Selection of plants is critical to take best advantage of local climate conditions, ensure natural balance and to extend the harvest throughout the entire growing season. There are a growing number of great reference books to guide you through the process. Many of the authors recommend a more “natural or wild looking” landscape which is perfect for a remote bug out location, but may not be welcomed in a gated community.
Delightful results can also be achieved by applying permaculture principles on a small urban lot that has a more trimmed and controlled appearance. Food does not have to be grown in an orchard or in neat weed-free rows. Even annual vegetables can be creatively interspersed with landscape to create a unique functional beauty. Limited space requires creative solutions. Consider vertical growing possibilities such as arbors, trellises and arches. Permaculture designs allow grapes or other vines to grow right up tree trunks. Container plants can extend your growing area to decks and patios. Use your imagination to produce a stunning, productive yard.
Strategically plant fruit and nut trees. Apple trees come in miniature dwarf, semi-dwarf and standard sizes. There is the perfect size to fit your landscape. Depending on the type and size of the tree, an apple tree can produce hundreds of pounds of apples each year to be stored, dried, or bottled as needed. A walnut tree is a wonderful large shade tree producing up to 150 pounds of nuts annually, providing needed fats, protein and calories. Fruit and nut trees are a long term investment and would supplement your diet and extend your food stores during a prolonged disaster scenario as well as enriching your diet today.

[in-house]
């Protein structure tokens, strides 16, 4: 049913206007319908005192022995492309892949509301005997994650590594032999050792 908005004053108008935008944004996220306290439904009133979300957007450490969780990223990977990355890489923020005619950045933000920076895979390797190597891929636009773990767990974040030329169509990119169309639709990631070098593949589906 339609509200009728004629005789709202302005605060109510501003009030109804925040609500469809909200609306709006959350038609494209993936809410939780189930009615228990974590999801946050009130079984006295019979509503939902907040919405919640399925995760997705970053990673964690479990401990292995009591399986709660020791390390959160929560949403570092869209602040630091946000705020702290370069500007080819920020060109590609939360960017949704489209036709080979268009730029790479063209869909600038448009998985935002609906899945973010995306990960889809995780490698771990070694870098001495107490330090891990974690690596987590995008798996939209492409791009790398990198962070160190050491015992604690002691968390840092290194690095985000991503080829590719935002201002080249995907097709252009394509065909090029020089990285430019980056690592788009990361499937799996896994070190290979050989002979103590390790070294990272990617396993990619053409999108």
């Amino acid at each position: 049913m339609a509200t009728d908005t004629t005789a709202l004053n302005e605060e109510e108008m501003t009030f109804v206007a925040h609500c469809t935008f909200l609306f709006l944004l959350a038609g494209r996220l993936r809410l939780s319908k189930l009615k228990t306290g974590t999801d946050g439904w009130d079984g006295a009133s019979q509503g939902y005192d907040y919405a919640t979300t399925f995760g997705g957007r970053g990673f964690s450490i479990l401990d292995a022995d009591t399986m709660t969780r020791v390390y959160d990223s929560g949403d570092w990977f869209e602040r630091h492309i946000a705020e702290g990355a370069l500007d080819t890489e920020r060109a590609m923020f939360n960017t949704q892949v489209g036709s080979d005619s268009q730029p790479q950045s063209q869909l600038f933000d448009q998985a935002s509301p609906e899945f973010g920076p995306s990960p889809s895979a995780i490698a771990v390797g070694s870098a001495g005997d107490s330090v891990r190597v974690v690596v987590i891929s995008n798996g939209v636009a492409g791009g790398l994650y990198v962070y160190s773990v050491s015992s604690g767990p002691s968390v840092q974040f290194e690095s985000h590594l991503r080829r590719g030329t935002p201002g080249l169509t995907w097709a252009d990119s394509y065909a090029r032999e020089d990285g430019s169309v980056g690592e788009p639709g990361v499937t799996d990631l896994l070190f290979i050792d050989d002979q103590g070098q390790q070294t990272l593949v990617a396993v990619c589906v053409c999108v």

Consider what resources you currently have growing in your yard. Would it be possible to plant grape vines or berry bushes in with your current landscape? Remove a non-productive shrub and replace it with a life-saving nutritional plant? How about including some medicinal or culinary herbs? Those dried beans are going to taste a whole lot better with a few spices. If your current lifestyle does not allow time to harvest your bounty, don’t worry about it. Healthy soil is critical for a successful survival garden. Compost whatever you don’t use along with grass clippings and leaves to build your soil for a time when you might be dependent upon what you can produce on your own land for survival.
As you prepare for the challenges in our future, consider investing in living food sources in addition to your long term dry food stores. The security a full pantry and productive garden provide are worth the time and resources required to achieve them.
-Photo found at Google Images
Watch this story about Peter Larson (a good friend to TACDA board members) on National Geographic’s TV show “Doomday Preppers”.